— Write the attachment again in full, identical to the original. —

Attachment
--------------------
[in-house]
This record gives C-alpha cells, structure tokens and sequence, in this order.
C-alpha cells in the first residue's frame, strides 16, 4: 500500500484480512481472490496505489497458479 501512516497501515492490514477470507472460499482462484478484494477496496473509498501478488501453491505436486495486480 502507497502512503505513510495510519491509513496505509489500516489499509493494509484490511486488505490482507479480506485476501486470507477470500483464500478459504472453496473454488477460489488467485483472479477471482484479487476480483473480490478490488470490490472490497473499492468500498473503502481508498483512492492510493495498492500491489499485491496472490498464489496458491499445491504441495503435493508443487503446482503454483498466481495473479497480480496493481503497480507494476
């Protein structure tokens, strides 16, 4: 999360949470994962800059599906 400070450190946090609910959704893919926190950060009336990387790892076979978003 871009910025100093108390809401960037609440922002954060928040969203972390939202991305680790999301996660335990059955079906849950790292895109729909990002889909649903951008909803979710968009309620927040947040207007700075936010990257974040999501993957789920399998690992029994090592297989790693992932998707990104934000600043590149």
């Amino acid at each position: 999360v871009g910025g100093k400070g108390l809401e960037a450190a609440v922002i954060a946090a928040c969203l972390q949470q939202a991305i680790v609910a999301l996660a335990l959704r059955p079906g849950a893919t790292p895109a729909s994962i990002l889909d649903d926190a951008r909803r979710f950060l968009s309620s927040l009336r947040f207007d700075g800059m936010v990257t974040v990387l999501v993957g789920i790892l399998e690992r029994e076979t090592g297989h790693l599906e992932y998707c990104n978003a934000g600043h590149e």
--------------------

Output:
[in-house]
This record gives C-alpha cells, structure tokens and sequence, in this order.
C-alpha cells in the first residue's frame, strides 16, 4: 500500500484480512481472490496505489497458479 501512516497501515492490514477470507472460499482462484478484494477496496473509498501478488501453491505436486495486480 502507497502512503505513510495510519491509513496505509489500516489499509493494509484490511486488505490482507479480506485476501486470507477470500483464500478459504472453496473454488477460489488467485483472479477471482484479487476480483473480490478490488470490490472490497473499492468500498473503502481508498483512492492510493495498492500491489499485491496472490498464489496458491499445491504441495503435493508443487503446482503454483498466481495473479497480480496493481503497480507494476
């Protein structure tokens, strides 16, 4: 999360949470994962800059599906 400070450190946090609910959704893919926190950060009336990387790892076979978003 871009910025100093108390809401960037609440922002954060928040969203972390939202991305680790999301996660335990059955079906849950790292895109729909990002889909649903951008909803979710968009309620927040947040207007700075936010990257974040999501993957789920399998690992029994090592297989790693992932998707990104934000600043590149």
């Amino acid at each position: 999360v871009g910025g100093k400070g108390l809401e960037a450190a609440v922002i954060a946090a928040c969203l972390q949470q939202a991305i680790v609910a999301l996660a335990l959704r059955p079906g849950a893919t790292p895109a729909s994962i990002l889909d649903d926190a951008r909803r979710f950060l968009s309620s927040l009336r947040f207007d700075g800059m936010v990257t974040v990387l999501v993957g789920i790892l399998e690992r029994e076979t090592g297989h790693l599906e992932y998707c990104n978003a934000g600043h590149e």